In the parable of the prodigal son, the waiting father rushes out to greet his wayward, returning son with a hug, love with skin on.  In miracle after miracle Jesus heals the blind, crippled and lepers . . . and touches them. It is love with skin on.  In the parable of the Good Samaritan, the Samaritan cannot leave the man in the ditch, beaten to a pulp, without touching, without holding his body, binding his wounds and carrying him to the local inn. The Good Samaritan is God with skin on.


Many times here at Christ Church, I have shown Rob Bell’s marvelous short film from the Nooma series called Lump. It is a poignant portrayal of God’s persistent and relentless love. A little boy is ashamed because he is caught lying about a fight with his little brother. He runs and hides under the covers of his bed, a lump, afraid to face the truth of what he had done and the anger of his father that is sure to come. It is only when his father TOUCHES him, pulls back the blankets and gives him a hug that the little boy is able to face his father and the truth of what had done. Only after he is TOUCHED is his father’s love real, love with skin on. Only after he is TOUCHED does Jesus’ love become real. Only then could he believe that he was loved and not despised.


Even here, in this public place as we gather for worship, touch fills our liturgy.  Our bodies cannot come to this place without being touched . . .  by God . . . with skin on.  In the bread and wine of the Meal, the water of the Font, the Greeting of Peace, the handshakes of the Greeters, and the conversations and laughter around the coffee pot, we touch one another. God touches us . . .  with skin on. Today those who remember their baptism rejoice along with those first disciples that they have met God . . .  with skin on.


When God touches our body, we cannot get lost in the crowd. We cannot anonymously disappear into the masses. However, God singles us out . . . not to scold us but to touch our bodies and caress our hearts so that we can be sure that we matter. When someone touches our body and presses against our skin, they make it unmistakably clear that their affection is not just some love generically intended for anyone but love intended specifically for us, for you and for me. Our bodies set us apart from one another. I cannot get inside your skin.  You cannot get inside of mine. But I can touch you. You can touch me. It is in the touching that love becomes concrete, specific and real. When we are touched, we know that such love with skin on is for us.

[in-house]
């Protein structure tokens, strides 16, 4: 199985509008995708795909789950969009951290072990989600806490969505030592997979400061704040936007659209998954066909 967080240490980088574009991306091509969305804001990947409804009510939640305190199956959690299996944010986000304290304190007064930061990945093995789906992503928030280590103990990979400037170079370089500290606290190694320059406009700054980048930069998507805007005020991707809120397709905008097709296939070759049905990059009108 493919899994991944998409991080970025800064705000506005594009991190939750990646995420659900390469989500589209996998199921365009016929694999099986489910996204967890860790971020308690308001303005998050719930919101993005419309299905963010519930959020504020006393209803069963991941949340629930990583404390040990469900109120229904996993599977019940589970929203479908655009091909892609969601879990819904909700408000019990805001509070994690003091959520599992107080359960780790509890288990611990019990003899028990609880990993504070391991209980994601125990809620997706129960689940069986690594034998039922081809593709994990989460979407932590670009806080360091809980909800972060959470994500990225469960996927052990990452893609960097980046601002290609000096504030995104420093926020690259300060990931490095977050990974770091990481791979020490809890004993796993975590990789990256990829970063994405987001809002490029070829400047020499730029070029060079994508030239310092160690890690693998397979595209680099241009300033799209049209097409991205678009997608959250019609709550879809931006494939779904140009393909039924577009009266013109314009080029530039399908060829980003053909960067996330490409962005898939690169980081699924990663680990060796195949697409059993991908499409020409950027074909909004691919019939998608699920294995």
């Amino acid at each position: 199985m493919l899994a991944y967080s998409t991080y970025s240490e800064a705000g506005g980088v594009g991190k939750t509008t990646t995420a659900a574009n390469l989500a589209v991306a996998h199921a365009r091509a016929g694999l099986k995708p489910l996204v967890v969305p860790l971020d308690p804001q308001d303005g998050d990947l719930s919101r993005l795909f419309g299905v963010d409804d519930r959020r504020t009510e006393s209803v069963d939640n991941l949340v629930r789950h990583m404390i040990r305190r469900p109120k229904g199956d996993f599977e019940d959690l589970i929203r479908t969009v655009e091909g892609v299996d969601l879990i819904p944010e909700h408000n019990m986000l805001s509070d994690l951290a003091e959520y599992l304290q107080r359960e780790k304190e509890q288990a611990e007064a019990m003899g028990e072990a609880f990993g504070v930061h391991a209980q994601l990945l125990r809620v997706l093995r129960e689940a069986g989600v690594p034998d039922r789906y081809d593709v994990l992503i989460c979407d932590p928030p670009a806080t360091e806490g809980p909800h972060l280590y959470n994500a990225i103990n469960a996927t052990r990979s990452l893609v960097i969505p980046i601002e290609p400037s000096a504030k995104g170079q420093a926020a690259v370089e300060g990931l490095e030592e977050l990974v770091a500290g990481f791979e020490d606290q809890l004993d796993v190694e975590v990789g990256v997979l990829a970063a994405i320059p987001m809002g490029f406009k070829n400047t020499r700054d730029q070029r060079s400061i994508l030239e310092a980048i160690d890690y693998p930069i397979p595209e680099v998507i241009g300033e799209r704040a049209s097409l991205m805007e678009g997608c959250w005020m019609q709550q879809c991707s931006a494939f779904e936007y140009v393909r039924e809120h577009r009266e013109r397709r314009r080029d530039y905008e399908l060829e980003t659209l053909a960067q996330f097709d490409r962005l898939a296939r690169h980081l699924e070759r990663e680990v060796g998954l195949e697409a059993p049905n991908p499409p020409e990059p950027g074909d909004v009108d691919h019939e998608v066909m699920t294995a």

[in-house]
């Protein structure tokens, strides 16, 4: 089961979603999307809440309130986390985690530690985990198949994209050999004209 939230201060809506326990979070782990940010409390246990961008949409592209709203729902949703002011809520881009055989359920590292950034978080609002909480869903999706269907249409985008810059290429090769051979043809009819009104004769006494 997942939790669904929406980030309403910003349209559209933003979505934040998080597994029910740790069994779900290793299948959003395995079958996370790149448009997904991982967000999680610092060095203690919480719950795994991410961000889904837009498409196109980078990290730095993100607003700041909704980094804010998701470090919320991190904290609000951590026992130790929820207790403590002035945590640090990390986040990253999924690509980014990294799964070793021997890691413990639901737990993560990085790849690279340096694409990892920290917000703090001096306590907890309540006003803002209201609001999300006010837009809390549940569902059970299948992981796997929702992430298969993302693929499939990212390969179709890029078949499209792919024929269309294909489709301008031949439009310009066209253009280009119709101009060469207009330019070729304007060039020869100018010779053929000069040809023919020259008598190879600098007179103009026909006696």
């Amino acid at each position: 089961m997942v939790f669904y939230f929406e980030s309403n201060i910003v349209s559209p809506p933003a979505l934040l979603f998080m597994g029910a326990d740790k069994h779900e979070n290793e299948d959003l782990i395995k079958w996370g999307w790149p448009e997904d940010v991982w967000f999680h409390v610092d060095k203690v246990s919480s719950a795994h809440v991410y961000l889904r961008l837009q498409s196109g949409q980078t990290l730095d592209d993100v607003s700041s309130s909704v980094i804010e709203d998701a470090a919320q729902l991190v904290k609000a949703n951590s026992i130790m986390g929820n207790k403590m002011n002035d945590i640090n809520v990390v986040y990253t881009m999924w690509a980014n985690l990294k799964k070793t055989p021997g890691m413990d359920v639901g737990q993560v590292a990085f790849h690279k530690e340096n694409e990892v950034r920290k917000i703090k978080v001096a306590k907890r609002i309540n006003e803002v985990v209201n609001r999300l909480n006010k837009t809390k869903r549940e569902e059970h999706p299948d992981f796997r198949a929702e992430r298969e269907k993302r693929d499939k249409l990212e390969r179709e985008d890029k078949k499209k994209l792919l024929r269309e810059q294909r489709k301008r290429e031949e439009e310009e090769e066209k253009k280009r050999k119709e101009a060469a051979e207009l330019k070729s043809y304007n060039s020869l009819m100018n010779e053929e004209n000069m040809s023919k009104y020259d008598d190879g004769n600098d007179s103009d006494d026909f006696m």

When Jesus invites those frightened and confused disciples to touch the scars on his hands and feet, he wants them to know that this resurrection is for them.  When he eats that piece of broiled fish and shows that he is no disembodied ghost, He confirms the truth of what is before their eyes.  As sure as they could feel the skin and bones of His hands and feet, touch the scars in his flesh and see Jesus swallow the broiled fish, they could be sure Jesus was there for them. They could be sure that their shameful past had been forgiven, that they had a future filled with hope, . . . and that they had a God whose love was as real as the skin they could feel in their hands.


After Jesus touches them and they touch Jesus, Jesus sends them . . . and us . . . into the world. We get to be Jesus’ hands and feet. We get to touch the world with Jesus’ love. We get to be God with skin on.


At the end of the Second World War the city of Dresden, Germany was in rubble. Standing in the midst of the ruins was a statue of the risen Christ with his arms extended, as if to welcome and embrace the world around him.  The statue had once stood at the front door of a beautiful church. But that church now was in ruin, blown to bits by the bombs of war.  The statue had not escaped the devastation either.  Its hands been had blown off.  The people of Dresden rebuilt that church, but they chose not to repair the statue.  Today that church stands in all its new magnificence, but no one passes through its doors without going past the handless Jesus.  Why did those people choose not to repair Jesus and give him his hands back?  The handless Jesus was there to remind them that when they left that church, they were the hands of Jesus. They were His body in the world.  Through their hands, with their bodies and by their flesh and blood, they could be the love of Christ touching the world. They were God with skin on.


We do the same. We get to touch the world with kindness. We get to be . . . the hands of God with skin on. We get to show the world that God is no ghost, no figment of their imaginations and no indigestion from last night’s supper but is real and alive . . . as our skin touches theirs.